Guests onboard National Geographic Endeavour II spent the day exploring Santiago Island. We disembarked for an early morning photo walk at Espumilla Beach, and guests enjoyed picture-perfect lighting. We observed sea turtle activity, including tracks and nests. Blue-footed boobies and brown pelicans were busy diving along the shoreline. Many guests opted to go on a photo walk, where a certified photo instructor gave tips to photographers. After our walk, we returned to the ship for breakfast.

Guests had the opportunity to participate in a variety of excursions after breakfast, including kayaking, paddleboarding, glass-bottom boating, and snorkeling. All activities took place at Buccaneer’s Cove, a sheltered area with a wide variety of wildlife. This site is a wonderful place to see tropical fish species, rays, and sharks. Guests returned to the ship for a riveting lecture on the interesting life of Charles Darwin. Darwin spent most of his time in the Galapagos on Santiago Island.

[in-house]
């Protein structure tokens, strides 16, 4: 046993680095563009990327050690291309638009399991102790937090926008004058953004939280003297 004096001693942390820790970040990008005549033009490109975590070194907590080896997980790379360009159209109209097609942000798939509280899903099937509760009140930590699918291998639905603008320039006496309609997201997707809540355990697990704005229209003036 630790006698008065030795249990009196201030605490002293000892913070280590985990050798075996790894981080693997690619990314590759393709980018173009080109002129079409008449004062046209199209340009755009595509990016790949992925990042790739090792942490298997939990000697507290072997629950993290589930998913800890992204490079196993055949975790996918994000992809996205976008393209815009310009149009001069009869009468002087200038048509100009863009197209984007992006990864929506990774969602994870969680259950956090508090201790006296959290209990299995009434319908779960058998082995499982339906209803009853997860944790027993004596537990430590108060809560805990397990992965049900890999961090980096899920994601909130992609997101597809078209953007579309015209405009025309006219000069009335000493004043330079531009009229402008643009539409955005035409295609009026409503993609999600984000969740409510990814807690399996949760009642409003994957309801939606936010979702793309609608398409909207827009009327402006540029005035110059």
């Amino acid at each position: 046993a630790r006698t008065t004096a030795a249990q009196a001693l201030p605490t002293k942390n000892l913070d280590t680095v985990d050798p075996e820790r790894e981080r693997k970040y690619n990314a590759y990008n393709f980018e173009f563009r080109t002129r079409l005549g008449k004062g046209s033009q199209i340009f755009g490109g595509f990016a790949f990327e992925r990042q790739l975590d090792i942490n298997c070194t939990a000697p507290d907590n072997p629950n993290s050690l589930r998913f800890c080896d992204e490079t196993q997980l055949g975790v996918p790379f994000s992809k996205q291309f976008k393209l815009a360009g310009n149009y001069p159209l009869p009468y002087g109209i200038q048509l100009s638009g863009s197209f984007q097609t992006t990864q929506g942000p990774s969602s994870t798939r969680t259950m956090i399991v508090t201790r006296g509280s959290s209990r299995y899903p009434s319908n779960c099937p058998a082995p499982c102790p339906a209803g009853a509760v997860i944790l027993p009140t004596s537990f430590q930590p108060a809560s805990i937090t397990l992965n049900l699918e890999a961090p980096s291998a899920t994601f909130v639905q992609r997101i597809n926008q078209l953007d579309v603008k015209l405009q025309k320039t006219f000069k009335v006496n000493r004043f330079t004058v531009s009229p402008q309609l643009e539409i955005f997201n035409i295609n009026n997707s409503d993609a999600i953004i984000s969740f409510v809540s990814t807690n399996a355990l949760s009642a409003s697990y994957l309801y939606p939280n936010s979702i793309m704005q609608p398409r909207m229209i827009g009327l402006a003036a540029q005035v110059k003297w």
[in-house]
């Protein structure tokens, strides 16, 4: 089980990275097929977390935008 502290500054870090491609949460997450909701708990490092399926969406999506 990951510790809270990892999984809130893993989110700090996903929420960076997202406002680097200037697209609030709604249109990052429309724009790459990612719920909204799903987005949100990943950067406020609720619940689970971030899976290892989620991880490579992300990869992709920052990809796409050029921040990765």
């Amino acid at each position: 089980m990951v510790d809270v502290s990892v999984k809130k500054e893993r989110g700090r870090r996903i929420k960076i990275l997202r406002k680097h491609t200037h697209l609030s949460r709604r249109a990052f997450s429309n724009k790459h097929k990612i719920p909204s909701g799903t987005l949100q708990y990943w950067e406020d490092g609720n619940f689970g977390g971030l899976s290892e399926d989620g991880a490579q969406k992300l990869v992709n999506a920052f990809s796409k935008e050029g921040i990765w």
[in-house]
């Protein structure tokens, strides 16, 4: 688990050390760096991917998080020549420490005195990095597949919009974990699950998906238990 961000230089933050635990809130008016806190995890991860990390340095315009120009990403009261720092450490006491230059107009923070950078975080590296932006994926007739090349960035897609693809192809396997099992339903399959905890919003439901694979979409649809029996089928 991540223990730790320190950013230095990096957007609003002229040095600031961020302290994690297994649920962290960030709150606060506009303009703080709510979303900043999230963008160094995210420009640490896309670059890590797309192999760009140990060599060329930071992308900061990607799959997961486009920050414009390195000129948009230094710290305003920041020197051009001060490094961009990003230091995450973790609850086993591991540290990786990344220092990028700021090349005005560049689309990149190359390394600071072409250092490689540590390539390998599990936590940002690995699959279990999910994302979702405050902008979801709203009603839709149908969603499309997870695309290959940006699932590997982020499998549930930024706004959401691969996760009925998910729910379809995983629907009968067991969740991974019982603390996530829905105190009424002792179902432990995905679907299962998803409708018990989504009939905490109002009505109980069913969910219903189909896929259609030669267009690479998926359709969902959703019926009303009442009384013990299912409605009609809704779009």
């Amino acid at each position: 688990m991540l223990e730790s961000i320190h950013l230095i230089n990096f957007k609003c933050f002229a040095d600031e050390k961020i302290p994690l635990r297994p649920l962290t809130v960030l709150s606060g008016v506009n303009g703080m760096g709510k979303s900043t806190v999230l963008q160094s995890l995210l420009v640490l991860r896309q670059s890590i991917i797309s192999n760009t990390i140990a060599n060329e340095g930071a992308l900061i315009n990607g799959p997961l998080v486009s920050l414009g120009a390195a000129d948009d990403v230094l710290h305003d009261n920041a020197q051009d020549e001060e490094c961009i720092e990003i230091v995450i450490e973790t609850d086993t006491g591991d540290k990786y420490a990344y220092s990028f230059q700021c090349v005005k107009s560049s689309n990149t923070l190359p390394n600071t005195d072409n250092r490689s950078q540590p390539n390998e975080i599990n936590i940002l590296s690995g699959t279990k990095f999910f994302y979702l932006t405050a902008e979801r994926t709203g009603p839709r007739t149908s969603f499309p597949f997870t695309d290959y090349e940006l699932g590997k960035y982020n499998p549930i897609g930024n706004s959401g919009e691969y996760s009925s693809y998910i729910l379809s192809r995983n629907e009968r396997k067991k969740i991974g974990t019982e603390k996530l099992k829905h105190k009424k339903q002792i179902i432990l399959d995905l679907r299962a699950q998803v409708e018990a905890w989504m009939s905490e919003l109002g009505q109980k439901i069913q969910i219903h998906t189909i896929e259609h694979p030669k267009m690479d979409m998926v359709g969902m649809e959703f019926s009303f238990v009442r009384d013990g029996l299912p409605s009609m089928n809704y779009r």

After lunch, we disembarked at Puerto Egas. Guests had the option to go on a natural history walk or enjoy snorkeling from the beach. Lindblad adopted Santiago Island in 2006 to help preserve the island’s precious wildlife. Efforts were made to eradicate the invasive species that decimated the populations of giant tortoises and land iguanas. Today, the national park has repatriated many Galapagos land iguanas to the island. We hope to see them breeding and nesting in the near future.

Puerto Egas is home to the Galapagos fur seal as well. We often see fur seals swimming through a system of grottos. There are no true seals in the Galapagos Islands. However, the Galapagos fur seal has an extra layer of fur coveted by sealers passing through the island in the 19th century. The ancestral species of the Galapagos fur seal comes from the south, whereas the ancestral species of the Galapagos sea lion hails from the north.

Photo Caption: A Galapagos sea lion nurses on the sand at Puerto Egas. The Galapagos sea lion is endemic to the archipelago, having speciated from the California sea lion less than one million years ago. They are a fan favorite for guests and locals alike in the Galapagos. Photo by Alexandra Widman